Under the bonnet – how to pimp your brand’s value perceptions the drum database normalization example

Back in 2012 when our study began, the dominant narrative of ‘value’ was solely about low cost or price. It was the blue and white striped basics range from Tesco, not something most people wanted to admit to buying. Back then we were at the height of the recession and the consumer’s mindset was one of anxious survival. The pound shop empire was taking off. Value was transactional: to be found in cheap and functional products that got the job done.

In 2014/15, the mood had shifted to one of hopeful optimism. Some green shoots of economic recovery were beginning to appear and consumers’ austerity coping mechanisms had become the new normal. We saw the rise of everyday value in supermarkets and shopping at the discounters was starting to be acceptable, an example of austerity chic rather than seldom admitted to.

In recent times, value has taken on additional connotations driven by ethical worth and social value. Consumers are more confident and discerning, social consciousness is prevalent and the deeper significance of the brands and products we buy has become more important. Provenance is now an indicator of value: supermarket value ranges suddenly came from named farms. Consumers are empowered by technology, liberated to use their buying power to make a statement about themselves.

We employed choice in our recommendation engine for Christie’s auction house. Every lot that comes in is unique and the chances of finding what you want are infinitesimal. We devised an advanced tagging system that used machine learning, allowing people to save specific preferences. This meant we could alert them to lots they might be interested in. The improved online customer experience achieved a +£420m increase on hammer price.

An example of control was our proposed “broke break” for a leading fashion brand – a simple button to cut down or cut out comms for a short period of time, demonstrating an understanding of life pressures facing their audience and promoting responsible spending.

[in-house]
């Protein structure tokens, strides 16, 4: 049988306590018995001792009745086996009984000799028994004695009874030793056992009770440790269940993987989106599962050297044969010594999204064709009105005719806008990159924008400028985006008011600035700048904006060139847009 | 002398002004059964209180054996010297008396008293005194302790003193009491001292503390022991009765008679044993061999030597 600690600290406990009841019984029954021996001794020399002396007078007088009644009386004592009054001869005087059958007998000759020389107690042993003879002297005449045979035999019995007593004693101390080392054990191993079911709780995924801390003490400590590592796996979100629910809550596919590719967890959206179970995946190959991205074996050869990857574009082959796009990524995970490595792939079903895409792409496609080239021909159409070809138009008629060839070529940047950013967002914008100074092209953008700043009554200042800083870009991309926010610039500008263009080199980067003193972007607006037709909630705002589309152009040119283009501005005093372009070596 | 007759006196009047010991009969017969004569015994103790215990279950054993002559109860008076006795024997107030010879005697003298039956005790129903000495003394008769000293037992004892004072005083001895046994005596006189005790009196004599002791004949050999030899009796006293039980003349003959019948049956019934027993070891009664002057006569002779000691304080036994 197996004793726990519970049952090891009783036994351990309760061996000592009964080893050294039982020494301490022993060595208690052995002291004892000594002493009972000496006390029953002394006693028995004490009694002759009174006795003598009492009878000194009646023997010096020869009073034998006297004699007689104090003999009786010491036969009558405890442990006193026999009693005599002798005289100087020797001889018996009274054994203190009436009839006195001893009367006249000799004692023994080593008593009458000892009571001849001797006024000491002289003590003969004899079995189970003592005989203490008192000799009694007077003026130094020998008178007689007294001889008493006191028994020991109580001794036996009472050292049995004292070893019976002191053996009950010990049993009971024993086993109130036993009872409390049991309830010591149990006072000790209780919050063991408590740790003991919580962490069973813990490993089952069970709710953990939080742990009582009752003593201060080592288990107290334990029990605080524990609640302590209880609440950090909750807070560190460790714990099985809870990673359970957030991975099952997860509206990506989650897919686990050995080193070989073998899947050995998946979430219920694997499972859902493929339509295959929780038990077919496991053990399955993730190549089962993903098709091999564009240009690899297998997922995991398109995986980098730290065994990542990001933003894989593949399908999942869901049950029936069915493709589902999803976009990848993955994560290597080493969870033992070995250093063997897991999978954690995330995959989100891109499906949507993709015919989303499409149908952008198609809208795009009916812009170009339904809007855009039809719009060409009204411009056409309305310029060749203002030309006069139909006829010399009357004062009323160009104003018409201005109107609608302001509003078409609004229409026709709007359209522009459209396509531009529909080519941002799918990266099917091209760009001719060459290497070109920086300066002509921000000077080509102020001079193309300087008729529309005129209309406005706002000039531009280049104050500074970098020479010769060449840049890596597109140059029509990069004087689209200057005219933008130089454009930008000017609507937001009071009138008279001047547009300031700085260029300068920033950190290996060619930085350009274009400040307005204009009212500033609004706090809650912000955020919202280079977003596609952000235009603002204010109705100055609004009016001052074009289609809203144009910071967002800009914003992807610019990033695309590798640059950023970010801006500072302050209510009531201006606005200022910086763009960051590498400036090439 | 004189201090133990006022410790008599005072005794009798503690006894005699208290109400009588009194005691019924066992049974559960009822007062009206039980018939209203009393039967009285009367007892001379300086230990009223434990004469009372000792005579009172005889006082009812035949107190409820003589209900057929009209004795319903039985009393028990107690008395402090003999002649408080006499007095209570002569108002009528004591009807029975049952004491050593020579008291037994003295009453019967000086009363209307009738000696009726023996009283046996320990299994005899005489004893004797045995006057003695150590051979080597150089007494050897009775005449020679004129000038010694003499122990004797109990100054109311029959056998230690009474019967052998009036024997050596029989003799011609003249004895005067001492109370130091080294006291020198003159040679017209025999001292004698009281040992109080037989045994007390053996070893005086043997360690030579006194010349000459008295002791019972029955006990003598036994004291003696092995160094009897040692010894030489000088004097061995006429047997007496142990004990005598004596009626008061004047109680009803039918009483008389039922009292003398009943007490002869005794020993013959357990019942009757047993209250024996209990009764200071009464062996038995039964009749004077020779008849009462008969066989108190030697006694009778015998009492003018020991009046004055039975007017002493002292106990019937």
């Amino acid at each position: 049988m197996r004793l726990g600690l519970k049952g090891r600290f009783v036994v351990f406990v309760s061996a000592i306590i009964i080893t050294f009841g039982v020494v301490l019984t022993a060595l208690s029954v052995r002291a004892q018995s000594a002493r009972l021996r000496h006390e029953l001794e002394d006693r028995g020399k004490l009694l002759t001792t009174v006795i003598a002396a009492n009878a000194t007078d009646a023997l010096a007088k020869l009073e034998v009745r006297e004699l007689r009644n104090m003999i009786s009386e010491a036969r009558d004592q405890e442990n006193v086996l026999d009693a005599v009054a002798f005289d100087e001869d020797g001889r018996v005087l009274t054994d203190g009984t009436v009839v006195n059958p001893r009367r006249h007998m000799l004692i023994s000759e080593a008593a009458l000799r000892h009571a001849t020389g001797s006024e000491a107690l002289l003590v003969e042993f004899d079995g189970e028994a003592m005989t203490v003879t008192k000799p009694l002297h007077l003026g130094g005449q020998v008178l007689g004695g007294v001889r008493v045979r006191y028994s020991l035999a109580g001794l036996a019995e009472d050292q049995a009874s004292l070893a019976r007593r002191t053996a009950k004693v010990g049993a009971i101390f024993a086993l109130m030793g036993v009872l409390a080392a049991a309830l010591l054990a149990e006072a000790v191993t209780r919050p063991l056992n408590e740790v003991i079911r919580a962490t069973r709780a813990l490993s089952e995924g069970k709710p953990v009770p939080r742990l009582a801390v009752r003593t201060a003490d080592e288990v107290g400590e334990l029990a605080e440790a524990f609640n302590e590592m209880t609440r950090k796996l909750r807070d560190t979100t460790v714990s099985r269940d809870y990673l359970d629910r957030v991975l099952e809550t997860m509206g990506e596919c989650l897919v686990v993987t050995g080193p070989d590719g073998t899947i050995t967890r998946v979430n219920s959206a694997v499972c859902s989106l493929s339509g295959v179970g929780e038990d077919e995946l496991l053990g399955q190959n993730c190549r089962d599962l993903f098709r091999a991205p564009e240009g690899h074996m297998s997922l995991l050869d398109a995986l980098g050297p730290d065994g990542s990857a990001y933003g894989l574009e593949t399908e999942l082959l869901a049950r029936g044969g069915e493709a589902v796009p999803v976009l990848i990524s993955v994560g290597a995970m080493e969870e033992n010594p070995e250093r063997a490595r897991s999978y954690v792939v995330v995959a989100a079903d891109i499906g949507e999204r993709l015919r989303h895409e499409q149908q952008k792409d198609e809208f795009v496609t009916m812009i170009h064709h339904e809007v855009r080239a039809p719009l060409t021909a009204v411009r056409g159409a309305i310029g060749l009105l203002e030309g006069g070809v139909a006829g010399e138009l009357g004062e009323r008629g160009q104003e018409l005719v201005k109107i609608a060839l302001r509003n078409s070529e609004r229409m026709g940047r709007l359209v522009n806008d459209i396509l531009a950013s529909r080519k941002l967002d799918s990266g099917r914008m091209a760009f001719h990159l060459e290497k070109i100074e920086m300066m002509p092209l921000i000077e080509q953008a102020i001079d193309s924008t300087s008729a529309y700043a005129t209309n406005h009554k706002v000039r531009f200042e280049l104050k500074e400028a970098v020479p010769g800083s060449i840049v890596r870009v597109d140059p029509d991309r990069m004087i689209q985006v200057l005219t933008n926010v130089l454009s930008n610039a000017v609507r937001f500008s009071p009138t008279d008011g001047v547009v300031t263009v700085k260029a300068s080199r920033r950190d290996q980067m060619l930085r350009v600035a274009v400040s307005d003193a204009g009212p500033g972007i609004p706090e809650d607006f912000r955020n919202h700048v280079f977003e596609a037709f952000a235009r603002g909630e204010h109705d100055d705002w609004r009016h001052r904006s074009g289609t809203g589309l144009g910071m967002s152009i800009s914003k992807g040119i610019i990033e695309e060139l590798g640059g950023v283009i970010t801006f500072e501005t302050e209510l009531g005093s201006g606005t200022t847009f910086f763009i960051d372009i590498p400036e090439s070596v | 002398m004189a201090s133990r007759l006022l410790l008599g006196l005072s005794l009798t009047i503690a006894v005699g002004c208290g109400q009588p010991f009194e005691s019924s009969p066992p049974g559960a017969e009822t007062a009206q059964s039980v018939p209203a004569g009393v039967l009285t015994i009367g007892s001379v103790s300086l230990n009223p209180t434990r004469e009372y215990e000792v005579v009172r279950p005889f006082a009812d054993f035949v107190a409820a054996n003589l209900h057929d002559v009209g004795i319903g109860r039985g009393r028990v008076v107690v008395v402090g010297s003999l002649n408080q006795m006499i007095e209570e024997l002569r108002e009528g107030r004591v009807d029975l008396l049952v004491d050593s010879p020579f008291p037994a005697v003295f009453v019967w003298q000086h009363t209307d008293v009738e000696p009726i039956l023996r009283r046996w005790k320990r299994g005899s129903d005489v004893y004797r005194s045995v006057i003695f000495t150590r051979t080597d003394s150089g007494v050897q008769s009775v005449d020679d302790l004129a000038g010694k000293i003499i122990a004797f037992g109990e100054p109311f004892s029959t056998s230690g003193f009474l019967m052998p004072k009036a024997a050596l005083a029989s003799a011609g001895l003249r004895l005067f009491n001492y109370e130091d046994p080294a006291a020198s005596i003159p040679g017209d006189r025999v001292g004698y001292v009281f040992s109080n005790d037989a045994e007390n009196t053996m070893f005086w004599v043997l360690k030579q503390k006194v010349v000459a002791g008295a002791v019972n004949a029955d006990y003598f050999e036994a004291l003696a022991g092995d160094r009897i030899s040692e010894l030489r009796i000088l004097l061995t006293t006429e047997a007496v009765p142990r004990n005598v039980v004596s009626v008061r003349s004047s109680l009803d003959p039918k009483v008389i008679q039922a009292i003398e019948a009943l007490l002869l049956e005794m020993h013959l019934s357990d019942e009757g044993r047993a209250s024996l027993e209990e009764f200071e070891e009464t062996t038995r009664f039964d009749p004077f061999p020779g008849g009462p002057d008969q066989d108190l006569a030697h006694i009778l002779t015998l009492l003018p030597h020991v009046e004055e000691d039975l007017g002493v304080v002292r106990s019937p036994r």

Community is all about getting closer to the deeper meaning of a brand. At RAPP we create content that provides social currency for the superfans that subscribe to Virgin Media, particularly around sports and movies, for example tweeting a corgi’s eye view from the red carpet to mark the Netflix premiere of The Crown or crafting jokes for the football transfer window as news breaks on the day.

Clarity is self explanatory – being clear more than being clever, using well-timed and relevant comms in an approachable informal tone. Meanwhile, convenience is about reducing time and effort to drive decision making – why jump through hoops with one brand when another makes it so much easier? You could say that Amazon’s success is down to its ruthless focus on a convenient experience – and indeed convenience triumphs over pounds and pence for the millions of Amazon Prime customers accounting for over 40% of e-commerce sales in the UK.

This isn’t a call to do away with product features and benefits, it’s about enhancing that value exchange: weighting “what you get” so that consumers can justify “what you pay”. It’s core to the kinds of positioning where a brand is “worth paying more for” but also at work in more stripped-back offerings: Ryanair puts its customers in control with its highly monetised offering – you know you’re paying for the basic A to B journey and that everything else is extra, so you can tailor how much to add to your bill by what is most important to you. Of course there are plenty of other airlines that include more for people who interpret value a different way!

Fundamentally you need an understanding of your customers’ attitudes to value when you start unpicking the value exchange. We’ve tested the 5Cs in a number of sectors when exploring the data value exchange. And we know they work, for example using control in the travel sector by offering “personalised travel itineraries based on your budgets and preferences” in exchange for that personal data – it drove an elevenfold increase in willingness to share.